Welcome to today’s edition of the Dogwood Daily. We’ve got a round-up of all of today’s Virginia news coming right up. And if you’re a fan, please forward to three friends who need to know what’s going on in the Commonwealth and tell them to subscribe here

But First…

In commemoration of Back to School Week, The Dogwood is focusing on education over the next few days. To kick things off, we wrote about a program at George Mason University that helps first generation students transition to college.

5 Things you need to know today

  1. Couple announces $400,000 donation to Powhatan County Public Schools Karla Curtis visited all five of Powhatan’s public schools on Monday to share with educators that she and her husband, Bob Curtis, founder and co-CEO of PIEtech, are making a $400,000 donation to the school district. The couple is launching the Curtis Donor Advised Fund, which will include three individual funds specifically designed to help Powhatan’s students, programs and teachers. This year, the fund will donate $1,000 to every PCPS teacher and school counselor to support their classrooms and students as they see fit. –  The Richmond Times-Dispatch

  2. Southwest Virginia adopts new data software to fight opioid epidemic Governor Northam announced Monday that the Roanoke region would begin using data analytics software to combat the opioid epidemic. The software will take information from various local agencies and combine them into a single database designed to offer new insight on how best to fight the opioid crisis. Roanoke will be the second region in Virginia to use the software after the Shenandoah Valley region launched a pilot version in late 2018. – The Roanoke Times

  3. Virginia first ladies push Virginia legislators to ratify the ERA — Virginia’s first lady Pam Northam and former first lady Anne Holton spoke on the Capitol steps Monday, encouraging state legislators to ratify the Equal Rights Amendment. If passed, Virginia would be the 38th state to ratify the amendment— a pivotal hurdle to codifying the amendment into federal law. The ERA guarantees equal legal rights to all Americans, regardless of gender, and could be used as a basis for stronger anti-discrimination laws at both the federal and state level. – The Richmond Times-Dispatch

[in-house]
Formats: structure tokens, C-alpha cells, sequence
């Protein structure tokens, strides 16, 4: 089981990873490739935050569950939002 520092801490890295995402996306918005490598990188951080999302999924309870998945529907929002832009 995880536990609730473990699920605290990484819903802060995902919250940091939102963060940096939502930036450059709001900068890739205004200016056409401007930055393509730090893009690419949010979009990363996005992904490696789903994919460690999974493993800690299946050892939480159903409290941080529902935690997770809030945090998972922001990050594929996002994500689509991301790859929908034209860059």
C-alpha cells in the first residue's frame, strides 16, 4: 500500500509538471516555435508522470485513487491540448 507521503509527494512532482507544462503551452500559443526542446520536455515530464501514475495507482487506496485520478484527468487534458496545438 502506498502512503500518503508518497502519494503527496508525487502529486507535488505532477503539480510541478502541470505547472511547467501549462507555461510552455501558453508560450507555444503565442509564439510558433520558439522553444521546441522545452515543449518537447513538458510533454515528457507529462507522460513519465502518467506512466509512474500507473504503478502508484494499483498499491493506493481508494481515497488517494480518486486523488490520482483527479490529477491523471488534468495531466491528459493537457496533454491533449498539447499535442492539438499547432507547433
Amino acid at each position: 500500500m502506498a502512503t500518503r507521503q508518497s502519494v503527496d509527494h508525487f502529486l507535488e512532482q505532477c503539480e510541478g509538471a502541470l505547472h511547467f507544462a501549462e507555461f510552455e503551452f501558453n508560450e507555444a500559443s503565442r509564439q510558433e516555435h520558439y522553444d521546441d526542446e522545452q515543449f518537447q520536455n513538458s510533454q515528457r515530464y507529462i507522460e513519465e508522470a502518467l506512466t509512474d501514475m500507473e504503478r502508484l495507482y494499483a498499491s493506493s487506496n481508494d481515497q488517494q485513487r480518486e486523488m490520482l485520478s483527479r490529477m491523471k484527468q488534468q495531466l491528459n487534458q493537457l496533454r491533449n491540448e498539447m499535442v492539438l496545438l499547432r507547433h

4. Outdoor workers at high risk due to increasing temperatures caused by climate change —  As summer temperatures continue to rise due to climate change, outdoor workers are becoming more vulnerable to heat-related illnesses. While people working in other sectors can usually minimize their time outside during heat waves, people working outside, often migrants and day-laborers, have no such option. “Those groups often bear the brunt of heat illness during extreme heat events,” said Dr. Samantha Ahdoot, a pediatrician and founder of Virginia Clinicians for Climate Action. – The Virginia Mercury

  5. The Virginia Department of Health confirms three cases of severe lung illnesses linked to e-cigarettes — The Virginia Department of Health announced Monday that there have been three confirmed cases of severe lung illnesses tied to the use of e-cigarettes, also known as vaping. Although e-cigarettes are pitched as a less dangerous alternative to cigarettes, experts warn that using them still carries significant health risks. The patients experienced the gradual onset of cough, shortness of breath, fatigue, vomiting, and diarrhea. The VDH has since launched an investigation “to understand the demographic, clinical and laboratory features of the cases.” – The Danville Register & Bee

From the Gram